ACLU Report Shows Widespread Pentagon Surveillance of Peace Activists

January 17, 2007 12:00 am

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Pentagon Tracked at Least 186 Anti-Military Protests

No Real Threat: ACLU Report on the Pentagon’s Secret Database
> Complete Report (PDF)
> Press Statement (1/17/2007)

> Government Spy Files

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NEW YORK – The American Civil Liberties Union today released a new report revealing that the Pentagon monitored at least 186 anti-military protests in the United States and collected more than 2,800 reports involving Americans in an anti-terrorist threat database.

“It cannot be an accident or coincidence that nearly 200 anti-war protests ended up in a Pentagon threat database,” said Ann Beeson, Associate Legal Director of the ACLU. “This unchecked surveillance is part of a broad pattern of the Bush administration using ‘national security’ as an excuse to run roughshod over the privacy and free speech rights of Americans.”

The ACLU report reviews hundreds of pages of Defense Department documents obtained through a Freedom of Information Act lawsuit filed last year. The documents revealed that the surveillance of peace groups and anti-war activists was more widespread than previously known.

The latest document obtained by the ACLU, and released today, is an undated 2006 memo reviewing the Defense Department’s Threat and Local Observation Notice (TALON) database, which was found to list several peaceful protesters as potential threats to the military. According to the memo, as of February 10, 2006, the Defense Department had deleted 186 TALON reports that involved “anti-military protests or demonstrations in the U.S.” In addition, the Defense Department identified 2,821 TALON reports remaining in the database that contain what the Department describes as “U.S. person information,” but it is unclear whether those reports pertain to protest activities.

The memo also states that “personnel from 28 organizations were authorized to use TALON” and 3,589 users have been authorized to submit TALON reports or access the database. Because of such wide access to the database, even deleted reports may still appear in the files of other government agencies, the ACLU said.

The ACLU said the Pentagon’s misuse of the TALON database is just one example of increased government surveillance of innocent Americans. With the help of phone companies, the National Security Agency has been conducting warrantless wiretapping of U.S. phones and reading the e-mails of countless Americans, all without a warrant. The FBI has gathered information about peace activists and recruited confidential informants inside lawful advocacy organizations like Greenpeace and PETA. Less than a month ago, President Bush signed a statement declaring that he is authorized to open the domestic mail of American citizens without a warrant. This weekend, The New York Times revealed that the Pentagon has been using “National Security Letters” to obtain banking and credit records of hundreds of Americans.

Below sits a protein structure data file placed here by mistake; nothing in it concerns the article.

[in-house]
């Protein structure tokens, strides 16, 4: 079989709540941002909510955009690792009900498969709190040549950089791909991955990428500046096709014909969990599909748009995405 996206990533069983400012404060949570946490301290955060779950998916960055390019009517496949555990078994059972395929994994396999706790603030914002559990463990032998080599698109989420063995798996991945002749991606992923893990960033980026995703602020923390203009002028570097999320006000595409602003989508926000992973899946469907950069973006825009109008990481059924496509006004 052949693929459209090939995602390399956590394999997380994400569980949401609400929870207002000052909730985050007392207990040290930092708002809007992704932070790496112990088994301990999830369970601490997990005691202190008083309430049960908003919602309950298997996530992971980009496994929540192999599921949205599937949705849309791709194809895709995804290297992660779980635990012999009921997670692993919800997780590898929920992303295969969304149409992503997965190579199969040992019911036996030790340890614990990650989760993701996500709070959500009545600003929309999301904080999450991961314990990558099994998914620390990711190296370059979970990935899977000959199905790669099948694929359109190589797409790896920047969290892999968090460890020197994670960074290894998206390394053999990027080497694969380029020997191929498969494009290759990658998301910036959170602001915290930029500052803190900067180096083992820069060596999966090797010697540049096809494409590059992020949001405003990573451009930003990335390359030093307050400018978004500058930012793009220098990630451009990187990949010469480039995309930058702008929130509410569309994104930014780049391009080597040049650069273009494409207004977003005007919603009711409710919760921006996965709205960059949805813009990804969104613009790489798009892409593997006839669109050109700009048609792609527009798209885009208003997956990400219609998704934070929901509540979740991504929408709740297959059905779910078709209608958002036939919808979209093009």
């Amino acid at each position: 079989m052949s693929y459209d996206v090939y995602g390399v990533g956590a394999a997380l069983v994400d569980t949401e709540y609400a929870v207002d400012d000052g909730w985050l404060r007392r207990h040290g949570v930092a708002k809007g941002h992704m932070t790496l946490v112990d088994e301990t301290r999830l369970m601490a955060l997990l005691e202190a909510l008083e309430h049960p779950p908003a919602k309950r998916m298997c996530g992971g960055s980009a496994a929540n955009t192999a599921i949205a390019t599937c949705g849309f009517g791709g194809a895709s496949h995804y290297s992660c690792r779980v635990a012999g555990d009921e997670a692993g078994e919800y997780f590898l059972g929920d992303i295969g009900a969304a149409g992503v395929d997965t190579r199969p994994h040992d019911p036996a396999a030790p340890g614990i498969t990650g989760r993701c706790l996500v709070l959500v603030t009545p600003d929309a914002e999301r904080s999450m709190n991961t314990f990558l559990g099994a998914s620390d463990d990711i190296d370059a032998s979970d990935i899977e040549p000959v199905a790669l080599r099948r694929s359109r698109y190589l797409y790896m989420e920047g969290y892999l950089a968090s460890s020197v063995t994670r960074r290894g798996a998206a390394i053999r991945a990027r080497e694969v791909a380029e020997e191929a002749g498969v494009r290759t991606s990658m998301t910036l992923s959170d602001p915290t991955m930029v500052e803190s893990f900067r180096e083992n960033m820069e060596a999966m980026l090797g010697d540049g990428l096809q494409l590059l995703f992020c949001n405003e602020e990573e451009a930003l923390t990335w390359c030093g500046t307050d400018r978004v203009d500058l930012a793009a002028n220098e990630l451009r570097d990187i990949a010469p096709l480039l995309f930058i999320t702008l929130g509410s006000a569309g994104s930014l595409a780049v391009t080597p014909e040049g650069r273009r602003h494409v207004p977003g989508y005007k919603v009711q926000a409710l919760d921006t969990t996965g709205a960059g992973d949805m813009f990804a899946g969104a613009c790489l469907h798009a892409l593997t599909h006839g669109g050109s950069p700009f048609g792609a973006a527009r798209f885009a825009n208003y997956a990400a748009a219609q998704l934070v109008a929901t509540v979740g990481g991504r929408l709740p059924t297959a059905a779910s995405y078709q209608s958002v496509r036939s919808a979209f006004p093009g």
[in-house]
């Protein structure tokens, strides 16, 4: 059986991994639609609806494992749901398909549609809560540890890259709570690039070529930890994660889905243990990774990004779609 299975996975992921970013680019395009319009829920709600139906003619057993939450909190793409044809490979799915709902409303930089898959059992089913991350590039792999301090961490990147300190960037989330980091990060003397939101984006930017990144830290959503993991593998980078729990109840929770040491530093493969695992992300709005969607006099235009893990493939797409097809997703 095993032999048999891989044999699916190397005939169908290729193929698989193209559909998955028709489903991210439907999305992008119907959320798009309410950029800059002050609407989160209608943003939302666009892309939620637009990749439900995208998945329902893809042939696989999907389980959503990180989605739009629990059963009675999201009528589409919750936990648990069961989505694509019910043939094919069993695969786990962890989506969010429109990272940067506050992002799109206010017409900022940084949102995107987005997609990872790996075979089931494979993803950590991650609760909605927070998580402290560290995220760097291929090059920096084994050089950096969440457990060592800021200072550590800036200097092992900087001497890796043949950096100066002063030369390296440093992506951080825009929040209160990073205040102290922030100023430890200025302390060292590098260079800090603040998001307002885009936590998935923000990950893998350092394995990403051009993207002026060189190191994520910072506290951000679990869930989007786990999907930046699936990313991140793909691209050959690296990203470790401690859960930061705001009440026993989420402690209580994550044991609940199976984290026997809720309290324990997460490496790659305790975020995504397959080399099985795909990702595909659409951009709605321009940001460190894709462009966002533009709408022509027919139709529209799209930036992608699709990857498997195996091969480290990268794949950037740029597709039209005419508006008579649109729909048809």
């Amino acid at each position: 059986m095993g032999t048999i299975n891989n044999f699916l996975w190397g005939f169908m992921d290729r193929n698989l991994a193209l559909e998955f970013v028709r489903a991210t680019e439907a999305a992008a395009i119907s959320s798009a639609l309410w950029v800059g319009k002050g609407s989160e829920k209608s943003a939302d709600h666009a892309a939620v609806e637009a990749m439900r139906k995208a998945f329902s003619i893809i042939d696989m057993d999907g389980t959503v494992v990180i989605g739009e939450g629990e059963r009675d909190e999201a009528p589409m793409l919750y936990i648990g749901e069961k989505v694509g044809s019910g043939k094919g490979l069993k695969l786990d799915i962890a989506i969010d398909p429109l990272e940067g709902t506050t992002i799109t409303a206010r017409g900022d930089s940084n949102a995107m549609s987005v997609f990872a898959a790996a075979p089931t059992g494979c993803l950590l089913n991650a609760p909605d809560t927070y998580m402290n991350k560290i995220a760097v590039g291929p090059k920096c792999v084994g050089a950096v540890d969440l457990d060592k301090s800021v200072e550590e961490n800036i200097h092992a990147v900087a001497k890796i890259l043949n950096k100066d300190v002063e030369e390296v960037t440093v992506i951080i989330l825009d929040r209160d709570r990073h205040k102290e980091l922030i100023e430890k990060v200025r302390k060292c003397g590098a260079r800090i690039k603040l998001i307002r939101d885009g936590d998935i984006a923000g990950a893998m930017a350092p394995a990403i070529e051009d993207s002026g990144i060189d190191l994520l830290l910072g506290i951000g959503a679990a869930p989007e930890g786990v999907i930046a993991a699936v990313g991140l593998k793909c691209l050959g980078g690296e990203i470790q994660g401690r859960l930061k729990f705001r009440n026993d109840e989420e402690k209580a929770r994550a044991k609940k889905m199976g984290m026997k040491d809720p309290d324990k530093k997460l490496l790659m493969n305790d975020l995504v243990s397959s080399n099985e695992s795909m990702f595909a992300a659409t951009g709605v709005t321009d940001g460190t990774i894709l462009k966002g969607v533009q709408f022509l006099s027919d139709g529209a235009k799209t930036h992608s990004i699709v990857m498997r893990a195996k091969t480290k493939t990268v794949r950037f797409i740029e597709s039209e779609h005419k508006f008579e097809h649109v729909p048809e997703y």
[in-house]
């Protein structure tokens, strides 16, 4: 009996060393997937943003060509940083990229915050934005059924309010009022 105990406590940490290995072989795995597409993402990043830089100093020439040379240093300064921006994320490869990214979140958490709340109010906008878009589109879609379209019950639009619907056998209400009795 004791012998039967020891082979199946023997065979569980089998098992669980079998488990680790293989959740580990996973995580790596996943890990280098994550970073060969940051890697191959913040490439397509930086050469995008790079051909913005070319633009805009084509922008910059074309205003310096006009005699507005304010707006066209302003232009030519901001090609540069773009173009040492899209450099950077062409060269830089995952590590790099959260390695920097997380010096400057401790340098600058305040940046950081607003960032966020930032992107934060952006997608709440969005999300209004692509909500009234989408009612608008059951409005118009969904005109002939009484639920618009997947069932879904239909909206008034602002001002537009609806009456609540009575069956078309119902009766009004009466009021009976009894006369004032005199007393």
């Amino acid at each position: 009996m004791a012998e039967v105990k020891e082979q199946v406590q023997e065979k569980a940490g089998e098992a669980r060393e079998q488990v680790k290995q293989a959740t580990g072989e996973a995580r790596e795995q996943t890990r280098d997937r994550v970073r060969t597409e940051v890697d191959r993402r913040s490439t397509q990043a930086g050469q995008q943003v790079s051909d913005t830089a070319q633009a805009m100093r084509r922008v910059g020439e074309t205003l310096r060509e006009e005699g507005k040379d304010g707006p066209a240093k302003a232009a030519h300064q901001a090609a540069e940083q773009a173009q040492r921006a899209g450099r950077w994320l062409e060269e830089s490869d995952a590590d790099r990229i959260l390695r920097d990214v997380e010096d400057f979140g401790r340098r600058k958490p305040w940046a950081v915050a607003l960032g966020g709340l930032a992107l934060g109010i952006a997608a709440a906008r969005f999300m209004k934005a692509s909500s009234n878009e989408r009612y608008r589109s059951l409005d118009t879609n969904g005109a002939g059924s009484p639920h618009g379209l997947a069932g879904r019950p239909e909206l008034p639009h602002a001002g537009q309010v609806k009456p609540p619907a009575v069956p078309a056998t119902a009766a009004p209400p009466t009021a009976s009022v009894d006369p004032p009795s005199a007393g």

“Congress should not let this president off the hook for inappropriate surveillance by the Pentagon,” said Caroline Fredrickson, Director of the ACLU Washington Legislative Office. “Americans must once again be confident we can exercise our constitutionally protected right to protest without becoming the subject of a secret government file.”

In response to the ACLU’s FOIA requests filed on February 1, 2006, the Defense Department has released dozens of TALON reports that were compiled on Americans. Many of the reports focus on anti-military recruitment events and protests, including activities organized by the Quaker organization American Friends Service Committee, United for Peace and Justice, Veterans for Peace, and Catholic Worker. The TALON reports tracked events in 13 states and the District of Columbia: Alabama, California, Georgia, Florida, Illinois, Louisiana, Massachusetts, New Mexico, New York, North Carolina, Ohio, Rhode Island, and Texas.

The ACLU said that, even though the Defense Department has conceded that much of this information should not have been retained in its TALON database, there are still many unanswered questions.

“We do not know whether the Department of Defense maintains other threat databases that include similar information, nor whether Department of Defense personnel are engaged in other information-gathering about United States citizens,” said the ACLU in its report. “We do not know the extent to which other federal agencies might have been involved in collecting this information. We do not know whether the information improperly included in the TALON database was distributed to other government agencies.”

The report added, “we have only the Pentagon’s word that the errors and misjudgments that led to widespread surveillance of U.S. citizens have been corrected.”

The ACLU report, No Real Threat: The Pentagon’s Secret Database on Peaceful Protest, is available online at:

The Pentagon document released today as a result of the ACLU lawsuit is online at:

More information on government surveillance is online at:

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